Cynics of the “historic” peace deals signed this week at the White House between Gulf Arab rulers and Israel were further emboldened in their criticism with reports that former British premier Tony Blair was a leading mediator behind the development.
U.S. President Donald Trump hailed the normalization of diplomatic ties between on the one hand the United Arab Emirates and Bahrain, and on the other Israel, as the “dawn of a new era” of peace in the Middle East. Trump said the formal detente signed on the White House’s South Lawn would “change the course of history”. He may be right, for altogether different reason.
Trump added that several other Arab nations, including Saudi Arabia, would soon follow suit, thereby ending decades of Cold War between Arabs and Israelis.
The pomp and ceremony this week has only a veneer of significance. The UAE and Bahrain are the third and fourth members of the 22-member Arab League to have moved to normalize ties with Israel, following Egypt in 1979 and Jordan in 1994. The decades-long regional stand-off stems from two wars in 1967 and 1973 and the ongoing Israeli annexation of Palestinian land.
Arab League members Syria and Lebanon remain critical of the new move to normalize ties with Israel, as do Muslim-majority nations Iran and Turkey which slammed the deal this week as a sellout of Palestinian rights. Palestinians themselves were united in denouncing the UAE and Bahrain for “stabbing in the back” their aspirations for a future independent state.
The UAE and Bahrain contend that their recognition of Israel is contingent on the Israelis halting plans for further annexation of Palestinian lands which the Trump administration has green lighted in its so-called Middle East “Vision for Peace” plan, cooked up by Trump’s ardently Zionist son-in-law Jared Kushner.
Palestinians and other critics say the push to normalize ties with Israel by the Gulf Arab states is merely legitimizing illegal occupation. Israeli Prime Minister Benjamin Netanyahu, who attended the signing this week at the White House, has previously rebuffed claims that the latest Gulf Arab accords would stop future annexation.
Cynics have also pointed out that a major motive for Trump’s supposed peace deals is his desire to boost U.S. weapons sales to Arab nations, in particular the new-generation F-35 stealth fighter jet.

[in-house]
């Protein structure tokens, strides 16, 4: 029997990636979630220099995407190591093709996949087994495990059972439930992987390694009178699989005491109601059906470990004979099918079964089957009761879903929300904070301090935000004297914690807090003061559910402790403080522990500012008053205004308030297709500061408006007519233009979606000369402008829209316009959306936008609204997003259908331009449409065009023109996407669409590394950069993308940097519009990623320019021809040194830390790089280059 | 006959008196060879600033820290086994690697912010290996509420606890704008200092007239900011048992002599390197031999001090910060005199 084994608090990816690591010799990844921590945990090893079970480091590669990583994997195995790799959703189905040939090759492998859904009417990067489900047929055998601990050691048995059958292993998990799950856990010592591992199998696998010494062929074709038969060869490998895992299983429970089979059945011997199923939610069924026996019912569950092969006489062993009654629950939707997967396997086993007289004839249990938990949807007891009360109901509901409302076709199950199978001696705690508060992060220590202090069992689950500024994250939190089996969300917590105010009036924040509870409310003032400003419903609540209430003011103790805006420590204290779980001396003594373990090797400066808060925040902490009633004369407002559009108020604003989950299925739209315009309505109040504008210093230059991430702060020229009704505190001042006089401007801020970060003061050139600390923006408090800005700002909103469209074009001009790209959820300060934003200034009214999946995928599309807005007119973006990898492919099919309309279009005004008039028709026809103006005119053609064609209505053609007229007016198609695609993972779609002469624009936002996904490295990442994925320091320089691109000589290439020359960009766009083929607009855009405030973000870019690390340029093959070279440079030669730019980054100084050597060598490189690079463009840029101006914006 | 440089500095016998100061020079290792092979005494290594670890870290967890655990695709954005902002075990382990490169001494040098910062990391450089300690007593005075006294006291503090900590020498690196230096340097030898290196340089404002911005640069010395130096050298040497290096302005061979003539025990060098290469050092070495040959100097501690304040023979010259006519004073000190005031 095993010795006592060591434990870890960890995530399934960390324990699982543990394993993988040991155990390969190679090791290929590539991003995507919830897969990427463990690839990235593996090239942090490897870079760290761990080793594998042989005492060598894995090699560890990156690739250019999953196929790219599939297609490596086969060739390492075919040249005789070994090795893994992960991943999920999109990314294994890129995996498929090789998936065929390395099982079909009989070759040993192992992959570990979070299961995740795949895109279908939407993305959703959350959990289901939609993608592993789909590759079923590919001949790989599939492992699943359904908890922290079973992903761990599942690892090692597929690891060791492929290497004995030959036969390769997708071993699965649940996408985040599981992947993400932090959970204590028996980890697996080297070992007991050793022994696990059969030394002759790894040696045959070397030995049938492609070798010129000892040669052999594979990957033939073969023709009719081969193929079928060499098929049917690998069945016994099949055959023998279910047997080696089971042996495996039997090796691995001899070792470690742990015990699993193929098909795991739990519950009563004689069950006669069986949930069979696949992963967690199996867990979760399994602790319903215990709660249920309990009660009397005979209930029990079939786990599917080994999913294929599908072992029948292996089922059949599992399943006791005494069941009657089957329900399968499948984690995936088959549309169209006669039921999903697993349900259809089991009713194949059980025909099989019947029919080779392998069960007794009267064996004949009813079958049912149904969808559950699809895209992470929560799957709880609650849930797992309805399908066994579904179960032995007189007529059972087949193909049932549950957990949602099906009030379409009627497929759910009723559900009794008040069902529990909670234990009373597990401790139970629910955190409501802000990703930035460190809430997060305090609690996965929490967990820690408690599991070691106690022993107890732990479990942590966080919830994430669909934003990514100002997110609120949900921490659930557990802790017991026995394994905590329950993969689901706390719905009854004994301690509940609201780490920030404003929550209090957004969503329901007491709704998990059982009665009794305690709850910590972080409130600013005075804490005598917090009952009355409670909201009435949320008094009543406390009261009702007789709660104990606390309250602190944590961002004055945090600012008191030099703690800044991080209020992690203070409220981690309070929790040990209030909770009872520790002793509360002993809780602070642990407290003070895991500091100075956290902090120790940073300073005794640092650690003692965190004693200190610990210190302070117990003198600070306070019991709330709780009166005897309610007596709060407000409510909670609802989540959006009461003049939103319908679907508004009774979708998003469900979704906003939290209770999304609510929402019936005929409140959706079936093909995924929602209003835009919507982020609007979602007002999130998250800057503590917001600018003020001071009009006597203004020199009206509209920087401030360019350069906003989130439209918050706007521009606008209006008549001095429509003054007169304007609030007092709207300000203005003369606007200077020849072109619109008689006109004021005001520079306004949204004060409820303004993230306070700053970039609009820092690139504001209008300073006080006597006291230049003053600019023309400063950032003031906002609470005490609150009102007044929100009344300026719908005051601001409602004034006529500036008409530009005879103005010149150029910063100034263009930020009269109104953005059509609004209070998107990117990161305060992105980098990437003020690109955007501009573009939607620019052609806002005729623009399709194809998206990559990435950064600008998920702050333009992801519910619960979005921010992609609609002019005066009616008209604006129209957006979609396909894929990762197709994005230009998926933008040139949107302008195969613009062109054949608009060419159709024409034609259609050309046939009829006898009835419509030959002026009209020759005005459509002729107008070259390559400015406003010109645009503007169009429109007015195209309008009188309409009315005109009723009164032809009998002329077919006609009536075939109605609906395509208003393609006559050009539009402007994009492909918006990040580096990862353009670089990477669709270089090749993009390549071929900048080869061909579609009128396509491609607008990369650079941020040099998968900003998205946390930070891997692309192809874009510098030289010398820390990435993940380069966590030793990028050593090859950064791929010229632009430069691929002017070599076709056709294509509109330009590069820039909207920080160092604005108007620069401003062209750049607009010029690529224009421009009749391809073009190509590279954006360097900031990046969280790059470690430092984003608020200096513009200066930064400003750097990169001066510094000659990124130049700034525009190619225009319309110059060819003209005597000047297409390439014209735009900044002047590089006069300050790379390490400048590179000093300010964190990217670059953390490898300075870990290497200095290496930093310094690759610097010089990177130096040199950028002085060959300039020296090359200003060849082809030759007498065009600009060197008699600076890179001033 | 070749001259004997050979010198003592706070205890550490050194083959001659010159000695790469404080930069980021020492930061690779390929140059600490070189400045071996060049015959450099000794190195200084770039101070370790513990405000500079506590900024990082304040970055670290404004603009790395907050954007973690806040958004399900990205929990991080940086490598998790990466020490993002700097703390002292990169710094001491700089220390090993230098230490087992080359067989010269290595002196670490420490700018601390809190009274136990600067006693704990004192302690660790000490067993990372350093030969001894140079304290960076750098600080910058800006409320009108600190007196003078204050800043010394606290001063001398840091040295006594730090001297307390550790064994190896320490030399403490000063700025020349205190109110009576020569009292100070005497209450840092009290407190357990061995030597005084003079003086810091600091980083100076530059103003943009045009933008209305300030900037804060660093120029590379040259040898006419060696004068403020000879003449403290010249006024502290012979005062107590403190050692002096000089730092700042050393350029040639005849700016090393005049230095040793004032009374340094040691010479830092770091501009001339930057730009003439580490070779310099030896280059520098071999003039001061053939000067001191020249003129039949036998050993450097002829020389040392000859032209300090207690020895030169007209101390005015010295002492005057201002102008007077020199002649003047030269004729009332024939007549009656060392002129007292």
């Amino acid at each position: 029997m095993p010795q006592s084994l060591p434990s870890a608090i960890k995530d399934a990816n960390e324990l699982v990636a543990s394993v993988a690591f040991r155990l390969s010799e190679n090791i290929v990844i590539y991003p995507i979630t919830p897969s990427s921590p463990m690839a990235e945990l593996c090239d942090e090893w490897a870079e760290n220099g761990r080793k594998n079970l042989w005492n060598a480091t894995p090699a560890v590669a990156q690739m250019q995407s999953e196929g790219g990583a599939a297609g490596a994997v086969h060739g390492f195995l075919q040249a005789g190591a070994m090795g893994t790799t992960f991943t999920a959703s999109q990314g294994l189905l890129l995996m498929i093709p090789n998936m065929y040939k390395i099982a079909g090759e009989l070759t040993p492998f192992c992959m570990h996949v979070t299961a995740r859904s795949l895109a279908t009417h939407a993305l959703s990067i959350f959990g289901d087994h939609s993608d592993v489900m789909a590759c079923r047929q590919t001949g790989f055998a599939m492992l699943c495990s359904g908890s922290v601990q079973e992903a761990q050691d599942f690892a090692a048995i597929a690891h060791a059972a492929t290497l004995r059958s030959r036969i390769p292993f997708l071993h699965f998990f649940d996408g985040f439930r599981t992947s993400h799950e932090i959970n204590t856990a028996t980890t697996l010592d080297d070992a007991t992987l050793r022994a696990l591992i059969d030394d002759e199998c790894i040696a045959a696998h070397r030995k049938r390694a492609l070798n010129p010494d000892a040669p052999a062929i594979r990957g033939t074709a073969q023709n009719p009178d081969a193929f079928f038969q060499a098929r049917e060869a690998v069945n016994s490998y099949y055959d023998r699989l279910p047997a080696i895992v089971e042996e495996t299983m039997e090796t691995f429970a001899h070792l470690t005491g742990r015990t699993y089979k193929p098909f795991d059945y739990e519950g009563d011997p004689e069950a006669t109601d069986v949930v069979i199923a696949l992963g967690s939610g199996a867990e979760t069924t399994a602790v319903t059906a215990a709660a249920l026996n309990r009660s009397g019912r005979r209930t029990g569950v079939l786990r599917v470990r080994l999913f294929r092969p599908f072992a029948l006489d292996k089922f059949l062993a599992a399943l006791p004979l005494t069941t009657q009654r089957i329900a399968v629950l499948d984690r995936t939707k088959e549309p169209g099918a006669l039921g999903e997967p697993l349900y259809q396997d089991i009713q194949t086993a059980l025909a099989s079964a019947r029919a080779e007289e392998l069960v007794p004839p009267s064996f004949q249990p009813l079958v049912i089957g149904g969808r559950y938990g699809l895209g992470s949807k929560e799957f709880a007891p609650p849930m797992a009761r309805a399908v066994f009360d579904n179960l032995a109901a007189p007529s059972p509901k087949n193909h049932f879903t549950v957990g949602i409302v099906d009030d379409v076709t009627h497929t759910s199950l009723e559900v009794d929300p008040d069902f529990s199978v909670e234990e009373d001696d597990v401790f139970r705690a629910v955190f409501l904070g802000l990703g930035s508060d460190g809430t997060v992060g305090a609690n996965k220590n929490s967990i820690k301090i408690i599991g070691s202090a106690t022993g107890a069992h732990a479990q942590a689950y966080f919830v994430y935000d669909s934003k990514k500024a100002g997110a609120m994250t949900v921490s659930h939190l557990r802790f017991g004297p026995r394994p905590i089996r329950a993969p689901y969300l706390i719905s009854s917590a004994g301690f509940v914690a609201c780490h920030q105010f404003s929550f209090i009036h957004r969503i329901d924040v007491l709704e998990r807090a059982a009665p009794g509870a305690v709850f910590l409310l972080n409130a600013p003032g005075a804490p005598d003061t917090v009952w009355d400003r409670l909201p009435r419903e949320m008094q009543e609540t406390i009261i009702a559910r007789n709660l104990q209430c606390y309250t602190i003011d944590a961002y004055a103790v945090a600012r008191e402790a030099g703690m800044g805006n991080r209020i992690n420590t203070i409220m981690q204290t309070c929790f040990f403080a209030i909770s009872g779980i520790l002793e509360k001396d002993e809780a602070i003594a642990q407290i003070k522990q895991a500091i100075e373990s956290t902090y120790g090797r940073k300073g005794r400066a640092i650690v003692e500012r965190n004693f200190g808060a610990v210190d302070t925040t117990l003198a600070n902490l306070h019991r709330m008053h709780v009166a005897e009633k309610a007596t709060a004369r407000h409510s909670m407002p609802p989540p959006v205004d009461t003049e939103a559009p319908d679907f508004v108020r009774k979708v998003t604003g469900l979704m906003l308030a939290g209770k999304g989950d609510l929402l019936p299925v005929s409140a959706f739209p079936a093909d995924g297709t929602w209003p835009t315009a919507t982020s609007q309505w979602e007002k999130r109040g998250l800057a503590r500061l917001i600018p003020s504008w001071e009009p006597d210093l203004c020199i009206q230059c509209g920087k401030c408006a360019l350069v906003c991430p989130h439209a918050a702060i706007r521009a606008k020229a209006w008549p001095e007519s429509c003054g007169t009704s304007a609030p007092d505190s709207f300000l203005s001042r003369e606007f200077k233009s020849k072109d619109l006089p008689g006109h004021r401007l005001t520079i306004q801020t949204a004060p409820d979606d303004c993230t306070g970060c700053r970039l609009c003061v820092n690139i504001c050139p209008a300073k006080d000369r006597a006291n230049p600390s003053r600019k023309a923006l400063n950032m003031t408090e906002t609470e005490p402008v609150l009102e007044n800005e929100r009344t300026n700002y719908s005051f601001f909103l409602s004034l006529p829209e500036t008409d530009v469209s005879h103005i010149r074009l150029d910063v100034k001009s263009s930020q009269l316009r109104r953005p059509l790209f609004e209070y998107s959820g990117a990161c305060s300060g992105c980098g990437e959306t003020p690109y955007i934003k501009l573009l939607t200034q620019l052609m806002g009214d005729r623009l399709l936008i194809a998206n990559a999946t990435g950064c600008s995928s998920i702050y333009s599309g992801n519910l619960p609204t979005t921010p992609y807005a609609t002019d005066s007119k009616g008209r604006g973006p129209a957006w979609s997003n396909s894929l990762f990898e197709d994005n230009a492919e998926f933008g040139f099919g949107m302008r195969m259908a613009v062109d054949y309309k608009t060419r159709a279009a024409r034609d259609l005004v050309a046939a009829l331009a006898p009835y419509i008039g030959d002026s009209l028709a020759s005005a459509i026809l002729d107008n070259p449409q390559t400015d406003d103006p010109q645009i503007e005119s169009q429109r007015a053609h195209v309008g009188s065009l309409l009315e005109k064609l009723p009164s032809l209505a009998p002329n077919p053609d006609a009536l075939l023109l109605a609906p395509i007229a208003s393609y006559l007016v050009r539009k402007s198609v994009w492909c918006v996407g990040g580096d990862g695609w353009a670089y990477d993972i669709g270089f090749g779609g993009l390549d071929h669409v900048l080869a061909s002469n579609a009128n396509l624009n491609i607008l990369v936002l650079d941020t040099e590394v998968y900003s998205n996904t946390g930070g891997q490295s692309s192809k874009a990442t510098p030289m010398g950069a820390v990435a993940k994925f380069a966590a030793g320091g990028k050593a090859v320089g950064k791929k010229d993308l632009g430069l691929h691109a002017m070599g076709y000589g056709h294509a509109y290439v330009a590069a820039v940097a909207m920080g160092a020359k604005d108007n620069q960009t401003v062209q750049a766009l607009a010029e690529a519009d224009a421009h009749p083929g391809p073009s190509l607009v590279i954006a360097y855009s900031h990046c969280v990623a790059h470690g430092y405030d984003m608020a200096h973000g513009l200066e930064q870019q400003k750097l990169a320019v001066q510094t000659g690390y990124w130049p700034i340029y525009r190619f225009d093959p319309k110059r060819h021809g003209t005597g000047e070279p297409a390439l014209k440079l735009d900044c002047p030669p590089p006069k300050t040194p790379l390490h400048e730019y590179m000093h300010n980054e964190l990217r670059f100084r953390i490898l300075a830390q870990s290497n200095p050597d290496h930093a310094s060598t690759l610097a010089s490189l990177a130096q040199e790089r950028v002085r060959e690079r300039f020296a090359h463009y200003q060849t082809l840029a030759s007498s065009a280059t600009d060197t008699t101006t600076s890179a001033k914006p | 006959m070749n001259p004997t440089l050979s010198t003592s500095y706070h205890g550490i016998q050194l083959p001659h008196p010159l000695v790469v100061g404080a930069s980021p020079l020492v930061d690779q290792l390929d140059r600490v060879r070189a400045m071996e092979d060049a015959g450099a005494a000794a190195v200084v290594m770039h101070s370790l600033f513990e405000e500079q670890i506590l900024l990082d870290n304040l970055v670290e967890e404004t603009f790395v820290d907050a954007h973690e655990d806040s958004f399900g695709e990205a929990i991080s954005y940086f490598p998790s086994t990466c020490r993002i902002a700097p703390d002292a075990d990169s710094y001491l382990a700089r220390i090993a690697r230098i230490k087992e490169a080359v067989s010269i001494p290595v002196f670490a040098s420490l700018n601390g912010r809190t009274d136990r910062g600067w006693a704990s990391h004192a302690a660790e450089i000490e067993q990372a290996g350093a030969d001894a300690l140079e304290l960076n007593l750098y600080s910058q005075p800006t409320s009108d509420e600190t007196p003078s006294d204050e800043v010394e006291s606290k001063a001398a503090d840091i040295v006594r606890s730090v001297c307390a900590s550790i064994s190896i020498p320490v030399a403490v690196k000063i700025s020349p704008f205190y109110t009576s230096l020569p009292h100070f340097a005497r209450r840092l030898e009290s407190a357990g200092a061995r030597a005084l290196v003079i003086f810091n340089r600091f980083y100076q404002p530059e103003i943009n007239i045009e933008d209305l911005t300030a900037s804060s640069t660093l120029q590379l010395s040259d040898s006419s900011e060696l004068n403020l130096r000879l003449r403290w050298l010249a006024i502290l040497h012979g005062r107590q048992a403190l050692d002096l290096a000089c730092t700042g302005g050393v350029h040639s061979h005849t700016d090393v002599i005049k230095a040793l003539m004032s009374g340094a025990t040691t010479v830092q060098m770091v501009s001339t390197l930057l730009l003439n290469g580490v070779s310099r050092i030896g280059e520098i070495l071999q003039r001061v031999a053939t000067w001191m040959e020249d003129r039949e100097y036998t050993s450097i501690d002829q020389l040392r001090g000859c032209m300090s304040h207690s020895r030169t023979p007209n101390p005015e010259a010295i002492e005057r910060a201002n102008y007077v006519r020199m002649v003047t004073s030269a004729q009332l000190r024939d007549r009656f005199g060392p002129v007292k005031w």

With a touch of Orwellian irony, the so-called new dawn of peace is more a new opening for flogging more American war machines.
But the emergence of Tony Blair as an éminence grise figure in the Arab-Israeli realignment would confirm that the whole hoopla is a sham no doubt connected to Trump’s reelection bid in less than two months. The former British prime minister was in attendance at the ceremony this week at the White House and feted as a crucial mediator in brokering Trump’s deal. One Republican pollster was quoted as saying Blair was viewed as a “rockstar” with delegates “lining up to have photos with him.”
As architect of the Iraq War, launched in 2003 along with GW Bush, the idea of Blair having anything to do with facilitating peace is a stupendous oxymoron. Arguably he should be prosecuted for war crimes.
Following Blair’s resignation as British premier in 2007, he immediately acquired a United Nations’ sinecure as Middle East Envoy, tasked with finding a solution to the Israeli-Palestinian conflict. After eight years in that post, Blair achieved absolutely nothing for the advancement of Palestinian rights.
However, what Blair did “achieve” was a reputation for using his “peace envoy” status to promote personal business interests across the region. He became a consultant for Wall Street giant JP Morgan Chase. His so-called “non-profit” think-tank Tony Blair Institute for Global Change is bankrolled by the U.S. State Department and the rulers of Saudi Arabia and United Arab Emirates. He counts himself as a “close friend” of Israel’s Netanyahu.
So what motivates Blair is less the peace of a region and more a lucrative piece of the action. A more suitable moniker would be “éminence grease”.
Blair’s cozy relations with Arab monarchs make him an ideal broker to smooth over public relations with seeming genteel English gravitas. In that regard, his services to Trump is about selling an illusion of peace-making which is a reprise of his facilitating role for GW Bush in selling the cause for war against Iraq.
The paradox is that in the GW Bush episode the aim was openly to launch a war. In Trump’s episode, the packaging may be wrapped in the rosy rhetoric of peace, but the content would seem to be still war. This time, war against Iran.
Blair has emerged as a keen advocate of a U.S.-led alliance to confront what he calls Iran’s “totalitarianism”.
His money-grubbing institute published a paper last year stating: “The totalitarian and divisive worldview born from the 1979 Iranian Revolution… has been a driving force of instability and violence for years.” It added: “Unless Western leaders can learn the lessons from the 1979 revolution, the threat Iran poses will continue to grow.”
Blair has also backed the Trump administration in undermining the international nuclear accord with Iran. That 2015 accord has infuriated Israel as well as the Sunni Arab regimes led by Saudi Arabia all of whom want to see it binned. Indeed, the U.S.-led anti-Iran axis of Israel and the Gulf Arab oil sheikhdoms has paved the way for formal realignment, a realignment for war against Iran, in which the historic Palestinian cause has become a mere trifle to be thrown under a bus.
Tony Blair is not about peace in the Middle East. His involvement with the Trump administration is about selling war against Iran.
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